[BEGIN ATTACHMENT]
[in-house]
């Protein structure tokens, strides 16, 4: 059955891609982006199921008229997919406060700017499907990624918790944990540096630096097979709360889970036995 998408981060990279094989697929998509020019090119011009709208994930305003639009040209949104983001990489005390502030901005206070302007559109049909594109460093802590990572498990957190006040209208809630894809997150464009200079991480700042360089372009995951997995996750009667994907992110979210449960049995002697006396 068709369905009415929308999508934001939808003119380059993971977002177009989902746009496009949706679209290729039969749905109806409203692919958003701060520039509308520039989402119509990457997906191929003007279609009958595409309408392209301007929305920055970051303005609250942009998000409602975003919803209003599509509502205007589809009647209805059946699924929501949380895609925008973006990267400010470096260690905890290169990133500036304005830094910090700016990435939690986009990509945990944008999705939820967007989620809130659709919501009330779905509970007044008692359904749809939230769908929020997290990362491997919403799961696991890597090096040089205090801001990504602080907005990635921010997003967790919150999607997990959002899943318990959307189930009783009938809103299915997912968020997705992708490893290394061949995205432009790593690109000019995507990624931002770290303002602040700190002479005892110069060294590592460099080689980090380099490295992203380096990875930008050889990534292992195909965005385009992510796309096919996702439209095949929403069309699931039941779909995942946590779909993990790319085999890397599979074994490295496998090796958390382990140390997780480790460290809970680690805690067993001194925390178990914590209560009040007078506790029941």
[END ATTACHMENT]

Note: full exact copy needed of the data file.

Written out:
[in-house]
């Protein structure tokens, strides 16, 4: 059955891609982006199921008229997919406060700017499907990624918790944990540096630096097979709360889970036995 998408981060990279094989697929998509020019090119011009709208994930305003639009040209949104983001990489005390502030901005206070302007559109049909594109460093802590990572498990957190006040209208809630894809997150464009200079991480700042360089372009995951997995996750009667994907992110979210449960049995002697006396 068709369905009415929308999508934001939808003119380059993971977002177009989902746009496009949706679209290729039969749905109806409203692919958003701060520039509308520039989402119509990457997906191929003007279609009958595409309408392209301007929305920055970051303005609250942009998000409602975003919803209003599509509502205007589809009647209805059946699924929501949380895609925008973006990267400010470096260690905890290169990133500036304005830094910090700016990435939690986009990509945990944008999705939820967007989620809130659709919501009330779905509970007044008692359904749809939230769908929020997290990362491997919403799961696991890597090096040089205090801001990504602080907005990635921010997003967790919150999607997990959002899943318990959307189930009783009938809103299915997912968020997705992708490893290394061949995205432009790593690109000019995507990624931002770290303002602040700190002479005892110069060294590592460099080689980090380099490295992203380096990875930008050889990534292992195909965005385009992510796309096919996702439209095949929403069309699931039941779909995942946590779909993990790319085999890397599979074994490295496998090796958390382990140390997780480790460290809970680690805690067993001194925390178990914590209560009040007078506790029941």